No 402 - Little Miss Sunshine
Directors - Jonathan Dayton and Valerie Faris
Just before watching this film I watched Paper Heart. An adorable little quirkily funny Mockumentary starring king of the quirky comedies - Michael Cera. In it he describes the current trend in comedy when he hears that Paper Heart is a quirky comedy. Another quirky comedy, just what America needs. There are a lot of them out there that tiptoe the fine balance between tragedy and comedy or that are just a little bit more thoughtful or dysfunctional than play it safe comedies.
For me, the king of such films will always remain Wes Anderson who is a genius - but this is a ruddy good film in itself.
It starts off in classic Anderson-esque indie comedy territory with a plain white title in a plain yet slightly dated font. But there is also a wonderful streak of dark humour in the juxtaposition of the title and the depressed image of Steve Carrell's Frank recovering from a failed suicide attempt. Comedy wise the tone is a bit all over the place, and whilst it does start with the traditional dysfunctional family and quite a bit of black humour, the film quickly takes a far more slapstick path whilst dealing with some quite deep themes. After all this is about dealing with losing (I was going to say dealing with loss.... but it is not quite the same) - After all it is about a small girl going to a pageant. And whilst Abigail Breslin's Olive is wonderful, she is not really cut out for the freaky freaky world of children's pageants. So it is a road trip towards certain failure and it is marred with so many bonkers pits that the tone kind of flits around because yes this is a film about trying to chase your dreams (the point where Paul Dano's Dwayne realises he can't fight in the air force is heart breaking) but it is a pretty stupid farce. Thanks to one, brilliant, prop.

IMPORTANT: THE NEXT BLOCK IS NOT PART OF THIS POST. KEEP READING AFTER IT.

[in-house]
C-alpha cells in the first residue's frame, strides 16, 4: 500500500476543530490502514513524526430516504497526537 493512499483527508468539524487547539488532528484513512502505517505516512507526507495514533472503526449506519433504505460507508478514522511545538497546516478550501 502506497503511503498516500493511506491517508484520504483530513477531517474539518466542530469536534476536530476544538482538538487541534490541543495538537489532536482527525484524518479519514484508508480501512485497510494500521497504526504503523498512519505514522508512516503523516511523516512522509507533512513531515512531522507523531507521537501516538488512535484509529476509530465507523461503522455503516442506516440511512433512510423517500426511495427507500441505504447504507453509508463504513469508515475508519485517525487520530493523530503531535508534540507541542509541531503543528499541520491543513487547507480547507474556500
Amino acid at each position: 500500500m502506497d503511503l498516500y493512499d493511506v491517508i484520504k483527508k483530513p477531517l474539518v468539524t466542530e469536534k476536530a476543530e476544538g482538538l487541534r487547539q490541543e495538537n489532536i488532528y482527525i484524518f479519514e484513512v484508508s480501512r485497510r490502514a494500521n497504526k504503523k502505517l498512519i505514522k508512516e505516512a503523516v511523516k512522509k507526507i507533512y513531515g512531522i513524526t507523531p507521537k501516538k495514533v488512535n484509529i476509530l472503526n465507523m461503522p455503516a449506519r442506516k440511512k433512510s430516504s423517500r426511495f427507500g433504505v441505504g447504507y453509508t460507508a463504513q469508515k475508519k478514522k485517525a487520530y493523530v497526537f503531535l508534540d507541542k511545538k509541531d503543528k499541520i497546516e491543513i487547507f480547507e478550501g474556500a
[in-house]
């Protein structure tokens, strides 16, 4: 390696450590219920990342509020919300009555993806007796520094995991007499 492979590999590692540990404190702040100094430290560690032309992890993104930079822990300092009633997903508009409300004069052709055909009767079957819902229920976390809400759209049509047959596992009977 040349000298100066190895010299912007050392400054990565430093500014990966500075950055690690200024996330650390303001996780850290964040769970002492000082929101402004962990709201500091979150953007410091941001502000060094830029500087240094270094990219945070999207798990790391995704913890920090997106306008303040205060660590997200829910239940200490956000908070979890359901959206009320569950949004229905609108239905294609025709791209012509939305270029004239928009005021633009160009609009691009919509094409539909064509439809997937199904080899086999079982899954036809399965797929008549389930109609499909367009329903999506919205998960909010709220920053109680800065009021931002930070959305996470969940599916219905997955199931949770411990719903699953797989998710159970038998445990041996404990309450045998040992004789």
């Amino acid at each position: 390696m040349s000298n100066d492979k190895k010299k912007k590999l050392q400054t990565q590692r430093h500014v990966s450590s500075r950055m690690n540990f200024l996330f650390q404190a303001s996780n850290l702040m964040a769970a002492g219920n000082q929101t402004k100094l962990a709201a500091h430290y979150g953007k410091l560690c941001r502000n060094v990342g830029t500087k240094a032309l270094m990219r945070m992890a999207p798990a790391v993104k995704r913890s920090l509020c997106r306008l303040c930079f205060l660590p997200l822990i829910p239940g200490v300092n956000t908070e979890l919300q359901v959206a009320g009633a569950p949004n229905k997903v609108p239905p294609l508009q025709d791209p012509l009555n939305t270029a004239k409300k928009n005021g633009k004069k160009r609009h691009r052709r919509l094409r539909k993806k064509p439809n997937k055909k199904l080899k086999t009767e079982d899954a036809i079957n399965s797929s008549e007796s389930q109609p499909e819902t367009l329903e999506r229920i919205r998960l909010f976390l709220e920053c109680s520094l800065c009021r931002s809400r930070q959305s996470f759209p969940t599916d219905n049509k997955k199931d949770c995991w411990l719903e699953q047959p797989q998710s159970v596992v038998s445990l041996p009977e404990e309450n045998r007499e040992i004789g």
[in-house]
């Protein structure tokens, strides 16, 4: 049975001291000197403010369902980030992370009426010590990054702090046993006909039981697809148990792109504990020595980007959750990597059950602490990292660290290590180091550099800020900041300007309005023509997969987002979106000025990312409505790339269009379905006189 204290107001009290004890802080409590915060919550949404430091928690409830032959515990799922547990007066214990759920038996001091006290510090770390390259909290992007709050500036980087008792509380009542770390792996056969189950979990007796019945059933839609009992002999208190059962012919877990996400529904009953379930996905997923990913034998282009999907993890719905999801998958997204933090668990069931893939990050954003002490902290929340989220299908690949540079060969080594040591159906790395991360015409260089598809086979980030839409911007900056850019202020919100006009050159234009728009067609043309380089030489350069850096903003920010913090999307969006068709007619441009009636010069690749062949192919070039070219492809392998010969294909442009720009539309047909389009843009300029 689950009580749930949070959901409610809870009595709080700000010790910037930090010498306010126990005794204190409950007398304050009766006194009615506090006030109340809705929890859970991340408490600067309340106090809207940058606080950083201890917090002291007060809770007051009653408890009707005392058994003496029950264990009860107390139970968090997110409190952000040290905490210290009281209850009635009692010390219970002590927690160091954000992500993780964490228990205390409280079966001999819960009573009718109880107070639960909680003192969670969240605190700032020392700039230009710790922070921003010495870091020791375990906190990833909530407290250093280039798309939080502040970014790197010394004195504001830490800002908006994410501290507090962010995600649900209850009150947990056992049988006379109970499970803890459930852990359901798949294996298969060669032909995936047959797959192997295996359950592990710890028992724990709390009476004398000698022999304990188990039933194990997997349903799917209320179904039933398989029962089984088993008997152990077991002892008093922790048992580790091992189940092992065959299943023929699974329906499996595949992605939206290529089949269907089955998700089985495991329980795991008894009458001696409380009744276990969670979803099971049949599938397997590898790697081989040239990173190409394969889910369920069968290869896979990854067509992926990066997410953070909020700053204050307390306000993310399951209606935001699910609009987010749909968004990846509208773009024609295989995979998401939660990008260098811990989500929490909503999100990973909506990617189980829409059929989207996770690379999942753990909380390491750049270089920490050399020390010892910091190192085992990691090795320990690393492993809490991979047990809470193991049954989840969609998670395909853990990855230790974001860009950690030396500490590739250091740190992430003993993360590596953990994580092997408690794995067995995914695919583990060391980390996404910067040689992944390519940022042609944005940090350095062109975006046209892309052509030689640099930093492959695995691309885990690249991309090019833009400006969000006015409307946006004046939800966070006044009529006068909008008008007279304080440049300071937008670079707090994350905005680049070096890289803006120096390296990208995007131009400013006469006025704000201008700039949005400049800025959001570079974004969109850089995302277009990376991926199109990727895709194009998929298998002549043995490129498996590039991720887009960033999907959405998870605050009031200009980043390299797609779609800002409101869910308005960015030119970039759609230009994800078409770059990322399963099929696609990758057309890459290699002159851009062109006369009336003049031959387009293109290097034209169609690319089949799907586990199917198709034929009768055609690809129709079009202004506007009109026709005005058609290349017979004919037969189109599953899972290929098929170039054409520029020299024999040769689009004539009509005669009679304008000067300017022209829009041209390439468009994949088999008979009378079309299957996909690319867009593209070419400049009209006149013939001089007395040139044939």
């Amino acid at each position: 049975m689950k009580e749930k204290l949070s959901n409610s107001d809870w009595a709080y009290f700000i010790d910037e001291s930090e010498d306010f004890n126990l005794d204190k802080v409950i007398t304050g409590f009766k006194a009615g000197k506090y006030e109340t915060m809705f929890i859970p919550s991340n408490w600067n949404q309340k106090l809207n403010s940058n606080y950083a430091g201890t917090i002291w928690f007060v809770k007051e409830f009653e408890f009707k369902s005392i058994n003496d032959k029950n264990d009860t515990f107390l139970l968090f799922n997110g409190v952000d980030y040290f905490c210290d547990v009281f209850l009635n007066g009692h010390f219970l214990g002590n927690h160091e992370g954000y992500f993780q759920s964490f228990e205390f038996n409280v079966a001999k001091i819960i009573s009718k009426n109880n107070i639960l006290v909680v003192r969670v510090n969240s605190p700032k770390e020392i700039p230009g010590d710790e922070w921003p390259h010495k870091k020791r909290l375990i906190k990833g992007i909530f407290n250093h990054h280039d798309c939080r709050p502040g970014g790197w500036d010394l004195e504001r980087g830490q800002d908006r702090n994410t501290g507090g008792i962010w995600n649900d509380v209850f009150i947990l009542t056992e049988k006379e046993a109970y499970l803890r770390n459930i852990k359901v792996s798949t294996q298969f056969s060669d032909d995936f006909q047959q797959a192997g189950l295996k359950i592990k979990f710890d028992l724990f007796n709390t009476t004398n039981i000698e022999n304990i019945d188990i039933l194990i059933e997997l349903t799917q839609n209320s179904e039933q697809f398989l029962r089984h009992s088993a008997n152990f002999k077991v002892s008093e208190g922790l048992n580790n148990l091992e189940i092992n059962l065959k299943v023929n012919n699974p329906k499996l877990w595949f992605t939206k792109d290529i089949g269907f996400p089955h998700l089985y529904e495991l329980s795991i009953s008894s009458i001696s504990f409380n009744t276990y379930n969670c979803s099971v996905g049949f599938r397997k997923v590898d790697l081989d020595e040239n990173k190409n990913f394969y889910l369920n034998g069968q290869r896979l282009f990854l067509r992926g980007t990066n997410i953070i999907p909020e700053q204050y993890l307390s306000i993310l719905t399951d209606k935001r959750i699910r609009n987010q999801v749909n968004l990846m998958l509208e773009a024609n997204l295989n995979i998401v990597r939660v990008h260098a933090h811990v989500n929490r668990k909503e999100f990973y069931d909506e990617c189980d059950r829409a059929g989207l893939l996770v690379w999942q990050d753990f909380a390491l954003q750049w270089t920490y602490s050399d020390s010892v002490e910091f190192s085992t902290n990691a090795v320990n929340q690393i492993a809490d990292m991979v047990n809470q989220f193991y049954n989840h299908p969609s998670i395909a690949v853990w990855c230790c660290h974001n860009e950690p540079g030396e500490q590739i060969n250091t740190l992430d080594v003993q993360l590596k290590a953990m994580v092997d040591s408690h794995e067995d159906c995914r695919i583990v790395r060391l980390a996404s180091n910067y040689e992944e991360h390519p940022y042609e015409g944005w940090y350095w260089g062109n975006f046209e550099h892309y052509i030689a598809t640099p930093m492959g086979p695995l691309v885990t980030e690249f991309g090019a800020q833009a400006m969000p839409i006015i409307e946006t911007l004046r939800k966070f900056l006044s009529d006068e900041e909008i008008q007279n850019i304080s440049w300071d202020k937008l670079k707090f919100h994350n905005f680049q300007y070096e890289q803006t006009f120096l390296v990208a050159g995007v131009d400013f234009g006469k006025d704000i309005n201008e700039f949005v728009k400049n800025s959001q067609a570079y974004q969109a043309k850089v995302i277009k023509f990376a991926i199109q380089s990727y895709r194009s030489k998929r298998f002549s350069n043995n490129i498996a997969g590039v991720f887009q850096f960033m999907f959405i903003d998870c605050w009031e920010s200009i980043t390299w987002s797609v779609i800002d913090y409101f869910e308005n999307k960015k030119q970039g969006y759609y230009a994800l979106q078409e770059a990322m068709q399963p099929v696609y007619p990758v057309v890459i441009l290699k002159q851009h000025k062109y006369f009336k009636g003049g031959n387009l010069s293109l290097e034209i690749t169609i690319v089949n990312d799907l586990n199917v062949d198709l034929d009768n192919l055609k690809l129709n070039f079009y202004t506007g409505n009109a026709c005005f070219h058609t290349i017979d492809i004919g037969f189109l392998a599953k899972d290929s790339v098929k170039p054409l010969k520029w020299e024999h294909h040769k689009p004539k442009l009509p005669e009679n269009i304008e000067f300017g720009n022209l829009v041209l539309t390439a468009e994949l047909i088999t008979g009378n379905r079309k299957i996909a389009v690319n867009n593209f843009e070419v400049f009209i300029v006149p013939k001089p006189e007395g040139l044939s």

The van. That wonderful bright yellow van. By the end of the film it is a surprise that the thing is still rolling and the frustration it causes just brings the family closer together. For they are a faltering family, and really it is kind of because of Greg Kinnear's role as Richard, the father of the family, a father who is so obsessed with winning that his family are terrified of failing in front of him. It is seen in Dwayne's silent nihilistic rebellion and it is seen in the gut wrenching scenes where Olive bursts into tears worried that her dad won't love her if she doesn't win. He begins as a bit of a bastard (telling his daughter not to eat ice cream as she will get fat and not win the beauty pageant) but slowly softens thanks to the support of the rest of the family.
Because the journey gives them time to come to terms with life. Steve Carrell handles gallows humour brilliantly as he comes to terms with his depression and seems to get over it. Paul Dano (who I have always thought was brilliant. Even as Klitz) comes to terms with not being able to acheive his dreams and Richard realises there is more to life then winning.
And I'm glad that there is more to life than winning beauty pageants. Because this children's pageant thing is wrong on EVERY LEVEL.
Really really freaks me out - and it freaks out Olive's family who watch the show whilst she prepares backstage. I don't understand it, and parts of the pageant sequence makes me feel really uncomfortable (to think such a things exists). But it does give us an excellent cameo from the wonderful Beth Grant (playing essentially the same pageant loving bigoted character she played in Donnie Darko) and it gives one of the biggest, funniest andup beat endings ever.
Olive's final performance is so cringe worthy and so excellent and causes such pandemonium that you leave that film feeling much better than you went in. Which is surely the key role of comedies.